Fled Bricrenn ‘The feast of Bricriu’

  • prose
  • Ulster Cycle
Fled Bricrenn
‘The feast of Bricriu’
Also spelled Fled Bricrend.
ff. 20r–25v
ff. 35r–36v pp. 69–76
part 5
Fragment, Cennach ind ruanada episode only.
p. 607
Glossed extracts.(1)n. 1 George Henderson, Fled Bricrend (1899): xxiv–xxx; Johan Corthals, Manuscript sources to Old and Middle Irish tales (MsOmit) (2010).
prose (primary)
verse (secondary)
Textual relationships
Related: Cles Con CulainnCles Con Culainn

A repertory of Cú Chulainn's feats, similar to that contained in Scéla Conchobuir meic Nessa.

Irish glossary from TCD 1337, pp. 623-628Irish glossary from TCD 1337, pp. 623-628Medieval Irish glossary in TCD 1337, pp. 623-628. Many of the entries are known from other works and learned compilations, such as Sanas Cormaic.


Ulster Cycle
Ulster Cycle
id. 1797



(time-frame ass. with Ulster Cycle)
hostel-keeper (briugu) in the Ulster Cycle of tales
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Cú ChulainnCú Chulainn
Young Ulster hero and chief character of Táin bó Cuailnge and other tales of the Ulster Cycle; son of Súaltam or Lug and Deichtire (sister to Conchobor); husband of Emer (ingen Forgaill)
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Conall CernachConall Cernach
(time-frame ass. with Ulster Cycle)
Warrior of the Ulaid in the Ulster Cycle; son of Amergin and Findchóem. In Irish genealogies, he is presented as an ancestor of the kings of the Dál nAraidi and the Uí Echach Coba.
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Lóegaire BúadachLóegaire Búadach
(time-frame ass. with Ulster Cycle)
Hero in tales of the Ulster Cycle; said to be a son of Connad Buide and grandson of Iliach
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Cú RoíCú Roí (mac Dáiri)
Cú Roí mac Dáire, Cú Roí mac Dáiri
(time-frame ass. with Ulster Cycle)
Warrior and king of Munster in tales of the Ulster Cycle.
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George Henderson, Fled Bricrend (1899): xxiv–xxx; Johan Corthals, Manuscript sources to Old and Middle Irish tales (MsOmit) (2010).

Primary sources

[ed.] [tr.] Henderson, George [ed. and tr.], Fled Bricrend, Irish Texts Society, 2, London and Dublin: Irish Texts Society, 1899.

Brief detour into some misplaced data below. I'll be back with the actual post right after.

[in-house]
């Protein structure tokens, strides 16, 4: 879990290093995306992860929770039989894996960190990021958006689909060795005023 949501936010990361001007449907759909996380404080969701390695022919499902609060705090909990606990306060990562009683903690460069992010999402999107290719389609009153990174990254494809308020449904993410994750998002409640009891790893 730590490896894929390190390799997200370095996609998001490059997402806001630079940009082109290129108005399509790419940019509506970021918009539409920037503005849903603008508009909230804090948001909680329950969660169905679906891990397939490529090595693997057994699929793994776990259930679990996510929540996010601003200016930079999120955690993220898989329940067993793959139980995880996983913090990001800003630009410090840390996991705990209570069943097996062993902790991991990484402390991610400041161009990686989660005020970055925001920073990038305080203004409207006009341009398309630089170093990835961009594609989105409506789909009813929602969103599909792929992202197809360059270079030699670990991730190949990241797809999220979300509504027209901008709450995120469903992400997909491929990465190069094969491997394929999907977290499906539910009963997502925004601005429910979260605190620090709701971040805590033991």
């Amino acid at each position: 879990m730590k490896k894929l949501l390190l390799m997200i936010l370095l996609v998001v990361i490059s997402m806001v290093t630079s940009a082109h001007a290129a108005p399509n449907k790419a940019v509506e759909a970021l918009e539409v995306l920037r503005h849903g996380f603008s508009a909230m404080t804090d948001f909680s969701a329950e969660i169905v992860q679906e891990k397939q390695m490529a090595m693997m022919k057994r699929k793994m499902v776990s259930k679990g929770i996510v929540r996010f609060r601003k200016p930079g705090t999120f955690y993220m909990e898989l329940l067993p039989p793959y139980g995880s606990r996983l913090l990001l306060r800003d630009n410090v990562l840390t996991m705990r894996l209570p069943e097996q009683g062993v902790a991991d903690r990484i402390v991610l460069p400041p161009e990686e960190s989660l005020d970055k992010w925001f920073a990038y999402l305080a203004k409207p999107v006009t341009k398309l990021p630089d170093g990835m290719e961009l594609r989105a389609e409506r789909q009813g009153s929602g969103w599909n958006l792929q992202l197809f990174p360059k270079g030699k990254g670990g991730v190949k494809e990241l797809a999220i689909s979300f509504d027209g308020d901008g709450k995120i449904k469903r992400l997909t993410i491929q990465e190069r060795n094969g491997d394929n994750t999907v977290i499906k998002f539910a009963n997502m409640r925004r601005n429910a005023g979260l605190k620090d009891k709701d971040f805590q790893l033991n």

Internet Archive: <link> Internet Archive: <link>
[ed.] Windisch, Ernst [ed.], Irische Texte mit Wörterbuch, 4 vols, vol. 1, Leipzig, 1880.
Internet Archive: <link>, <link>
235–311, 330–336 Text based on LU, with variants.
[ed.] Stern, Ludwig Christian [ed.], “Fled Bricrend nach dem Codex Vossianus”, Zeitschrift für celtische Philologie 4 (1903): 143–177.
CELT – edition: <link> Internet Archive: <link>
[ed.] [tr.] Meyer, Kuno [ed. and tr.], “The Edinburgh version of the Cennach in Rúanado”, Revue Celtique 14 (1893): 450–459.
Internet Archive: <link> Internet Archive: <link>
[tr.] Carey, John [tr.], “[Various contributions]”, in: John T. Koch, and John Carey (eds), The Celtic Heroic Age. Literary sources for ancient Celtic Europe and early Ireland & Wales, 4th ed., 1, Aberystwyth: Celtic Studies Publications, 2003. [Various].
[id. 81.] Based on Henderson's translation.
[tr.] Gantz, Jeffrey [tr.], Early Irish myths and sagas, Harmondsworth: Penguin, 1981.
[tr.] Draak, Maartje, and Frida de Jong, Het feestgelag van Bricriu: een heldenverhaal, uit het Oudiers vertaald, Amsterdam: Meulenhoff, 1986.
Translation into Dutch.
[tr.] d'Arbois de Jubainville, Marie-Henri [tr.], “[Various contributions]”, in: Marie-Henri d'Arbois de Jubainville (ed.), L’épopée celtique en Irlande, 5, Paris: Thorin, 1892. [Various].
Internet Archive: <link>

Secondary sources (select)

Slotkin, Edgar M., “The structure of Fled Bricrenn before and after the Lebor na hUidre interpolations”, Ériu 29 (1978): 64–77.
Borsje, Jacqueline, “Úath mac Imomain und andere Schreckgespenster — Phantasievolle Kreationen oder traditionelle Elemente des irischen mittelalterlichen Erbes”, in: Helmut Birkhan (ed.), Kelten-Einfälle an der Donau. Akten des Vierten Symposiums deutschsprachiger Keltologinnen und Keltologen ... Linz/Donau, 17.-21. Juli 2005, Denkschriften, Vienna: Verlag der Österreichischen Akademie der Wissenschaften, 2007. 51–65.
Downey, Clodagh, “Intertextuality in Echtra mac nEchdach Mugmedóin”, in: John Carey, Máire Herbert, and Kevin Murray (eds), Cín Chille Cúile: texts, saints and places. Essays in honour of Pádraig Ó Riain, 9, Aberystwyth: Celtic Studies Publications, 2004. 77–104.

External links

Dennis Groenewegen, Patrick Brown
Page created
November 2010, last updated: June 2023